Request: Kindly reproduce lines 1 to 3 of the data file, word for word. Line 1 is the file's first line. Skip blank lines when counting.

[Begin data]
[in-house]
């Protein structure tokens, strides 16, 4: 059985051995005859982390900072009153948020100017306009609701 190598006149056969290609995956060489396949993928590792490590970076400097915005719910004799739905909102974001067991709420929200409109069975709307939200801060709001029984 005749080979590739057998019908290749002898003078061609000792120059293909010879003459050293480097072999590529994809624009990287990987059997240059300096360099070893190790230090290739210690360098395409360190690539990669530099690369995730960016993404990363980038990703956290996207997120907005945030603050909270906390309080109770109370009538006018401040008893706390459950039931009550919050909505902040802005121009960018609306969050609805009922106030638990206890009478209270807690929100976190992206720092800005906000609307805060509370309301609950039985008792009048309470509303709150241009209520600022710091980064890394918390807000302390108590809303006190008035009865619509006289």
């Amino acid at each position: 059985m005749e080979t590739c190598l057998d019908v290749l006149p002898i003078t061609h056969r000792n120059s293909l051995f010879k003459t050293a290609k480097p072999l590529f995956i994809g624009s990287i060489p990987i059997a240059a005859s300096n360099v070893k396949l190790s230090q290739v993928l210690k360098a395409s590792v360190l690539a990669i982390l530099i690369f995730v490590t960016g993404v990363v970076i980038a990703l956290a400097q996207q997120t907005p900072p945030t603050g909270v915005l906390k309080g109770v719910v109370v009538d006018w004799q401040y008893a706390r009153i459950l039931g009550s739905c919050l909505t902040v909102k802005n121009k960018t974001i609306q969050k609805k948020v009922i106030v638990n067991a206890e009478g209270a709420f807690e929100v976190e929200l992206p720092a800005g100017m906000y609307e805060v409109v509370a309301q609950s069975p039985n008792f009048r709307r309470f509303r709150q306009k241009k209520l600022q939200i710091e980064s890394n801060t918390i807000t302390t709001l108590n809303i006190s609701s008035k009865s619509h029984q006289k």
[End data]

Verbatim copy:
[in-house]
């Protein structure tokens, strides 16, 4: 059985051995005859982390900072009153948020100017306009609701 190598006149056969290609995956060489396949993928590792490590970076400097915005719910004799739905909102974001067991709420929200409109069975709307939200801060709001029984 005749080979590739057998019908290749002898003078061609000792120059293909010879003459050293480097072999590529994809624009990287990987059997240059300096360099070893190790230090290739210690360098395409360190690539990669530099690369995730960016993404990363980038990703956290996207997120907005945030603050909270906390309080109770109370009538006018401040008893706390459950039931009550919050909505902040802005121009960018609306969050609805009922106030638990206890009478209270807690929100976190992206720092800005906000609307805060509370309301609950039985008792009048309470509303709150241009209520600022710091980064890394918390807000302390108590809303006190008035009865619509006289």
């Amino acid at each position: 059985m005749e080979t590739c190598l057998d019908v290749l006149p002898i003078t061609h056969r000792n120059s293909l051995f010879k003459t050293a290609k480097p072999l590529f995956i994809g624009s990287i060489p990987i059997a240059a005859s300096n360099v070893k396949l190790s230090q290739v993928l210690k360098a395409s590792v360190l690539a990669i982390l530099i690369f995730v490590t960016g993404v990363v970076i980038a990703l956290a400097q996207q997120t907005p900072p945030t603050g909270v915005l906390k309080g109770v719910v109370v009538d006018w004799q401040y008893a706390r009153i459950l039931g009550s739905c919050l909505t902040v909102k802005n121009k960018t974001i609306q969050k609805k948020v009922i106030v638990n067991a206890e009478g209270a709420f807690e929100v976190e929200l992206p720092a800005g100017m906000y609307e805060v409109v509370a309301q609950s069975p039985n008792f009048r709307r309470f509303r709150q306009k241009k209520l600022q939200i710091e980064s890394n801060t918390i807000t302390t709001l108590n809303i006190s609701s008035k009865s619509h029984q006289k």